Researchers Argue in Defense of the Annual Check-Up
Arguments against the time-honored practice are flawed, authors of new research paper say
TUESDAY, Jan. 5, 2016 (HealthDay News) -- Arguments urging doctors to abandon routine physical exams are based on insufficient evidence, according to an Ideas and Opinions piece published online Jan. 5 in the Annals of Internal Medicine.
David U. Himmelstein, M.D., of the City University of New York School of Public Health at Hunter College in New York City, and Russell S. Phillips, M.D., of Harvard Medical School in Boston, write that the case against the regular check-up has been largely based on a review of 14 trials that concluded that annual visits do not reduce either illness or risk of death.
In the new paper, the authors point to another systematic evidence review that focused solely on 33 more recent studies of periodic health evaluations that consisted "only of the history, risk assessment, and a tailored physical examination." This competing review showed that the periodic health exam improved delivery of some recommended preventive services, and may lessen patient worry. Some patients, especially those in vulnerable or high-risk groups, could benefit from routine visits, the review found.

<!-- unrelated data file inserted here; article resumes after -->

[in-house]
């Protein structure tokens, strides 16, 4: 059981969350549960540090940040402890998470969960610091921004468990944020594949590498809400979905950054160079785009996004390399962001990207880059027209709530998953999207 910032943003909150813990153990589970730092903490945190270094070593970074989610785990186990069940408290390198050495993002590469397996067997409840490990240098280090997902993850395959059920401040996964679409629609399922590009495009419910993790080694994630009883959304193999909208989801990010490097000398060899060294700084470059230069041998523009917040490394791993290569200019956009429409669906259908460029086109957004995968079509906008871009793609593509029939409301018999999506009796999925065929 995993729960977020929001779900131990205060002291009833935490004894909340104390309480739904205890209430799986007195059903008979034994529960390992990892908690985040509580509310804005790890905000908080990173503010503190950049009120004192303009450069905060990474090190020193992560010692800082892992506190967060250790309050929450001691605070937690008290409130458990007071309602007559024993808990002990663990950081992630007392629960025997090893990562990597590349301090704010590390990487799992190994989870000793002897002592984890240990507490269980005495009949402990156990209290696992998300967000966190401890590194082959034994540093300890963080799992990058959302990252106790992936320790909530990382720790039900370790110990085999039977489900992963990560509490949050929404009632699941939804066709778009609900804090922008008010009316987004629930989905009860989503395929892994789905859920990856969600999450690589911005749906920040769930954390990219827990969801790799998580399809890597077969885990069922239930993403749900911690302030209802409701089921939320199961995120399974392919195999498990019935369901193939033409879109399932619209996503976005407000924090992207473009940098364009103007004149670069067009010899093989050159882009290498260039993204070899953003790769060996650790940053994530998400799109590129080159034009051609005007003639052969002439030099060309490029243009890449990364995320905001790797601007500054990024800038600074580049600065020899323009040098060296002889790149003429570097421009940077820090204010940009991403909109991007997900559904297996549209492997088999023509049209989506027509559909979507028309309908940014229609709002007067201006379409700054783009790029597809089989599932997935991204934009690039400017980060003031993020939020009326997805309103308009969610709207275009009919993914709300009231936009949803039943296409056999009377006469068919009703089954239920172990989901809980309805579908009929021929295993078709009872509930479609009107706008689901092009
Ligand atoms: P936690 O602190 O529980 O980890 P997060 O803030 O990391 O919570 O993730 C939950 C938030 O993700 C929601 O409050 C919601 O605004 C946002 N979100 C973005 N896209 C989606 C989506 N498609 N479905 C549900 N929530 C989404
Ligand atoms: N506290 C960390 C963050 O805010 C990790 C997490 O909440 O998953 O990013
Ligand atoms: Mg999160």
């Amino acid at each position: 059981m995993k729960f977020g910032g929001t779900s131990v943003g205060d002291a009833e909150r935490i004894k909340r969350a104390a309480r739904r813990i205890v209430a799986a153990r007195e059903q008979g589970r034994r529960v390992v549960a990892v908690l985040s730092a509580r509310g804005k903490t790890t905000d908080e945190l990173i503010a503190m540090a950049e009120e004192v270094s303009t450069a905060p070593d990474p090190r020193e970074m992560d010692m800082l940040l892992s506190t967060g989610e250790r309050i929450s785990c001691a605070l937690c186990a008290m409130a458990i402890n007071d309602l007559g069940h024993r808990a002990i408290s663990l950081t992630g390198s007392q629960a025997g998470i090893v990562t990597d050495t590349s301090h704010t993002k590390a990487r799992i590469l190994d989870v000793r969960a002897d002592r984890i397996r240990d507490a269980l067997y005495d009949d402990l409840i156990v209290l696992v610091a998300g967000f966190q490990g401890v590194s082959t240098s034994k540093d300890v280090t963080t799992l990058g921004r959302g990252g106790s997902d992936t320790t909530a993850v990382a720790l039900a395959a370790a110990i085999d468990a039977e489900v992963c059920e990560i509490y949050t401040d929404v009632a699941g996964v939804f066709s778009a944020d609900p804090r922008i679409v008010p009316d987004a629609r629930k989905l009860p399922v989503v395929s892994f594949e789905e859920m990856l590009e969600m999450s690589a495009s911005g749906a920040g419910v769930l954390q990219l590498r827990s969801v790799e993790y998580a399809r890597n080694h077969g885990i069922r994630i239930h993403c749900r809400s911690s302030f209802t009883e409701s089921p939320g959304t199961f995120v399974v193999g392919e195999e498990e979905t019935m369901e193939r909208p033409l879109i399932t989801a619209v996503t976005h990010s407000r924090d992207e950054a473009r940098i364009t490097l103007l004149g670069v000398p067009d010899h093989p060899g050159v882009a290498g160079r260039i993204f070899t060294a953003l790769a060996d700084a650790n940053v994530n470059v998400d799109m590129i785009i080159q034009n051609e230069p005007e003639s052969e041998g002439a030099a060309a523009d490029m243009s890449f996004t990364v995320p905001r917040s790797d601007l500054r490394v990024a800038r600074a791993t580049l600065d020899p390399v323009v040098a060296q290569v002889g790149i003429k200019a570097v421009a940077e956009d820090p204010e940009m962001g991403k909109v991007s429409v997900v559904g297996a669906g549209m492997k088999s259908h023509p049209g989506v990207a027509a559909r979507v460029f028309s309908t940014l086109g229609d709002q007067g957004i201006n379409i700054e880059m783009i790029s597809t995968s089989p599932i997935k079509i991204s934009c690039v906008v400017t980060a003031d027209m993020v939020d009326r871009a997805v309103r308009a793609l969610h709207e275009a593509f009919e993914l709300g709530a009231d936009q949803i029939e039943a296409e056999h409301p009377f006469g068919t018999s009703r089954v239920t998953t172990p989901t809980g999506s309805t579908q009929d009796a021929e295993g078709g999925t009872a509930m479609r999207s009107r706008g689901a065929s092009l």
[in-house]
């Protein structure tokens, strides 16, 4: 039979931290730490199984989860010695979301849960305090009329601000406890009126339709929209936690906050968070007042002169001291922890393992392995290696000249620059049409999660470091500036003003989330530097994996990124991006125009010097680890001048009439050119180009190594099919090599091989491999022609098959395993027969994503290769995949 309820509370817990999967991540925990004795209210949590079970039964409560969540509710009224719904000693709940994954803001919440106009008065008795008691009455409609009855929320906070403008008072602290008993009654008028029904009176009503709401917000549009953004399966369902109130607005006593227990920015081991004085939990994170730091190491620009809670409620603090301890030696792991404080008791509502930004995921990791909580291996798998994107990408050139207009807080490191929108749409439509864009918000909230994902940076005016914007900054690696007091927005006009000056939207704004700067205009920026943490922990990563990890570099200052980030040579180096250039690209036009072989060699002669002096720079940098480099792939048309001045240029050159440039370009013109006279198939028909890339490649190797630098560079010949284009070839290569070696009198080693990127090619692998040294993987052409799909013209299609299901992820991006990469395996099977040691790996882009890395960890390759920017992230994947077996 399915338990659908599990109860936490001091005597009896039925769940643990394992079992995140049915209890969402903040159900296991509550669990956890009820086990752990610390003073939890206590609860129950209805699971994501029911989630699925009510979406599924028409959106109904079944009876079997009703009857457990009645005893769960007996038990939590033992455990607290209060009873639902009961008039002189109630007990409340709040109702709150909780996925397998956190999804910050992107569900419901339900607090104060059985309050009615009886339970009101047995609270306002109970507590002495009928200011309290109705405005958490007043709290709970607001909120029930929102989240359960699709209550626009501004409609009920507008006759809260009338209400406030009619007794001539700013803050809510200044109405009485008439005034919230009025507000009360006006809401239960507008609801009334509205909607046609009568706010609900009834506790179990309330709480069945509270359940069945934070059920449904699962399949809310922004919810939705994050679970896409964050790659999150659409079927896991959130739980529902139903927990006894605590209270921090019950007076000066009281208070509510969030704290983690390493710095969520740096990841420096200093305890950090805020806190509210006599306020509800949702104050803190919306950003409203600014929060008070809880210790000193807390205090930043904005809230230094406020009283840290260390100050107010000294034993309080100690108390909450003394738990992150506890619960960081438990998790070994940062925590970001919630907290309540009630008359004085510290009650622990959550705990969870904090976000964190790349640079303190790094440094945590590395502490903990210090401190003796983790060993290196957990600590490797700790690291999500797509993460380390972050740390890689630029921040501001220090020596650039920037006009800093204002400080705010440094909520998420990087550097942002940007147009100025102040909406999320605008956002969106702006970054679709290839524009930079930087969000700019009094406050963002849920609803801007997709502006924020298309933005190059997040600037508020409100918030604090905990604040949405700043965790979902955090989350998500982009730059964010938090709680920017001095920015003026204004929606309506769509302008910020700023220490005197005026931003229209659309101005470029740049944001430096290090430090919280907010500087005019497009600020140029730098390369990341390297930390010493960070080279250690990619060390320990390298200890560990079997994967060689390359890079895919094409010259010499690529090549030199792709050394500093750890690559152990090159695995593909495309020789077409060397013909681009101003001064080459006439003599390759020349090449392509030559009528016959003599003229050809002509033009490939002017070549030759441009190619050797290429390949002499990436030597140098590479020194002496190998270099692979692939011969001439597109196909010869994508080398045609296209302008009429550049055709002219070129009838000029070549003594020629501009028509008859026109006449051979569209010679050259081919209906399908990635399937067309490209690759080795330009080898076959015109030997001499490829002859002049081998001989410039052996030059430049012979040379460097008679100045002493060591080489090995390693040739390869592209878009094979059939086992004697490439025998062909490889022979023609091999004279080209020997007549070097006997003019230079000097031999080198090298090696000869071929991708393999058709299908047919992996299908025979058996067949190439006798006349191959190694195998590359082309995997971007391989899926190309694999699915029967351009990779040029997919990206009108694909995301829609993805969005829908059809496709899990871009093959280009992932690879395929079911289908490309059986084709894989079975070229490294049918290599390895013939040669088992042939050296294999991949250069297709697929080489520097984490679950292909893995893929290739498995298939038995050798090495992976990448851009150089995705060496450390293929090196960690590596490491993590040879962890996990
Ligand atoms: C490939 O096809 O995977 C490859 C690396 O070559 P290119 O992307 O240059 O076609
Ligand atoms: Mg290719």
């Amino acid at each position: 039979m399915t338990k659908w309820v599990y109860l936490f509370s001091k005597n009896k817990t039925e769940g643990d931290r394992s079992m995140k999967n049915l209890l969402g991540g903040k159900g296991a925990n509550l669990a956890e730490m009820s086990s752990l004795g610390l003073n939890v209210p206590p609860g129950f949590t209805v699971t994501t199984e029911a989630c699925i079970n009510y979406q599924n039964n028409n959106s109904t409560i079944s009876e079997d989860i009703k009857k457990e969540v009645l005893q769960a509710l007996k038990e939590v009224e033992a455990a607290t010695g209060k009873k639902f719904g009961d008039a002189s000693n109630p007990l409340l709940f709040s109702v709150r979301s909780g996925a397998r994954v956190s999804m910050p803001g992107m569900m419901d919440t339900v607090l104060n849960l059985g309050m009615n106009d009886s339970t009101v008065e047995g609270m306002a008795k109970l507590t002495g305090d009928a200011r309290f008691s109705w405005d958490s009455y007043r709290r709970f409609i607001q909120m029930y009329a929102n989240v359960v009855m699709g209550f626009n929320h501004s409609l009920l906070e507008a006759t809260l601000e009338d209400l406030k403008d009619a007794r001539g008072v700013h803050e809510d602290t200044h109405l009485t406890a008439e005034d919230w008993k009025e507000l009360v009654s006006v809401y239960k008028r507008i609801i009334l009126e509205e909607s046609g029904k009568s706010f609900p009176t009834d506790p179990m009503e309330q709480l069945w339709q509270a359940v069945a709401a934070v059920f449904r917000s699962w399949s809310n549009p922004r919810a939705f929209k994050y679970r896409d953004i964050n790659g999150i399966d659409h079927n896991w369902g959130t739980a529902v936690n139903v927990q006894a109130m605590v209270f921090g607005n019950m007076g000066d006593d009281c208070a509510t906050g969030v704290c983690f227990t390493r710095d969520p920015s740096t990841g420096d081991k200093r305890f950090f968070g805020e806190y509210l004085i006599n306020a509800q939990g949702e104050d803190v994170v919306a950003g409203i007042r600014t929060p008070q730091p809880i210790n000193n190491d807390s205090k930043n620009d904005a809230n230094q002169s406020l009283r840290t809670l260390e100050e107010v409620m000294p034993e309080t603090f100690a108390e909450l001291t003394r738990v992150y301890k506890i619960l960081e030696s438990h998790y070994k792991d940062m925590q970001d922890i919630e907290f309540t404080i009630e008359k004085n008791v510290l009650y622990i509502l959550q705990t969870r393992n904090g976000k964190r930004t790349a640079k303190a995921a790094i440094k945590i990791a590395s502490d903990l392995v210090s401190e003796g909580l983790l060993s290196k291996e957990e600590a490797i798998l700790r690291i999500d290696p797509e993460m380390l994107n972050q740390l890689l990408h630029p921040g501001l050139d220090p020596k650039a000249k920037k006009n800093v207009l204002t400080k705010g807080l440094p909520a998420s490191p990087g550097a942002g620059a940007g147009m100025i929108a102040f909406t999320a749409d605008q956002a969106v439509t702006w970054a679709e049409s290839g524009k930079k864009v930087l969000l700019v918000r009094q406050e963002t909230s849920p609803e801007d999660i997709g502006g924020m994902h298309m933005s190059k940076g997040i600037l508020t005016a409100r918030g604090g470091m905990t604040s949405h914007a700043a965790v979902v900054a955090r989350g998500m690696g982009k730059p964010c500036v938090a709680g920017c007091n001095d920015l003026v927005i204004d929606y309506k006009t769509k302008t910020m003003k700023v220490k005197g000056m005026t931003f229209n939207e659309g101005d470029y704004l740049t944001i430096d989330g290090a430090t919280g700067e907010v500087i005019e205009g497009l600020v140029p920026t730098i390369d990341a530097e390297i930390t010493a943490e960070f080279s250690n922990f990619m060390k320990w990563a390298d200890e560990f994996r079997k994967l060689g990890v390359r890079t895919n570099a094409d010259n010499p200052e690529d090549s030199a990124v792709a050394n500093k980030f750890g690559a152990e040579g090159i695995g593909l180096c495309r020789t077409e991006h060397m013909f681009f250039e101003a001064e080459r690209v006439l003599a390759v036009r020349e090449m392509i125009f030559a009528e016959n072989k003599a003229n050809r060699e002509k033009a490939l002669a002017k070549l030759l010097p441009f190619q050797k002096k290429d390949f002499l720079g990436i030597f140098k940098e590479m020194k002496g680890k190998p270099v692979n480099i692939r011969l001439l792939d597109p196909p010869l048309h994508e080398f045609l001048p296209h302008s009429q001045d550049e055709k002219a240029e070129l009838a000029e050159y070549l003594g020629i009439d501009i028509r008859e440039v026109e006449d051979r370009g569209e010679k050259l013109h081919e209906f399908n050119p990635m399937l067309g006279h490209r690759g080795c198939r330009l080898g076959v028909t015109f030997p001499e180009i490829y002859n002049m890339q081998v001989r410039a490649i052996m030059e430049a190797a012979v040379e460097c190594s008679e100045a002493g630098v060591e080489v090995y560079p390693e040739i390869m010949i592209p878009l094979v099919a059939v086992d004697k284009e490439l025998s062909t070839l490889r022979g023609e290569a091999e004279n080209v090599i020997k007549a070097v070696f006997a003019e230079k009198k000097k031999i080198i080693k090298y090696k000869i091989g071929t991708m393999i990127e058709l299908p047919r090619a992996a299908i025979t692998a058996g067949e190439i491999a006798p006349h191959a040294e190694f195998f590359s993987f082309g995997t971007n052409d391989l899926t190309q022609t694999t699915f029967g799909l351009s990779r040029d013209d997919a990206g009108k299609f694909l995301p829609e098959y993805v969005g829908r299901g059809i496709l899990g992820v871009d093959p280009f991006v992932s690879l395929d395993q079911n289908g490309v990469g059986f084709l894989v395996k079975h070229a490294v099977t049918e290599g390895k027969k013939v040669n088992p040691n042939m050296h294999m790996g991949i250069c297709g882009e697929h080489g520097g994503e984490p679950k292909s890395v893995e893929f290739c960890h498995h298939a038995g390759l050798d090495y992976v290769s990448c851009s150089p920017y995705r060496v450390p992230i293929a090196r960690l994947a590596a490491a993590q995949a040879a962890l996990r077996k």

"It's penny wise and pound foolish to say we should stop people from building a relationship with their doctor before they're sick," Himmelstein told HealthDay.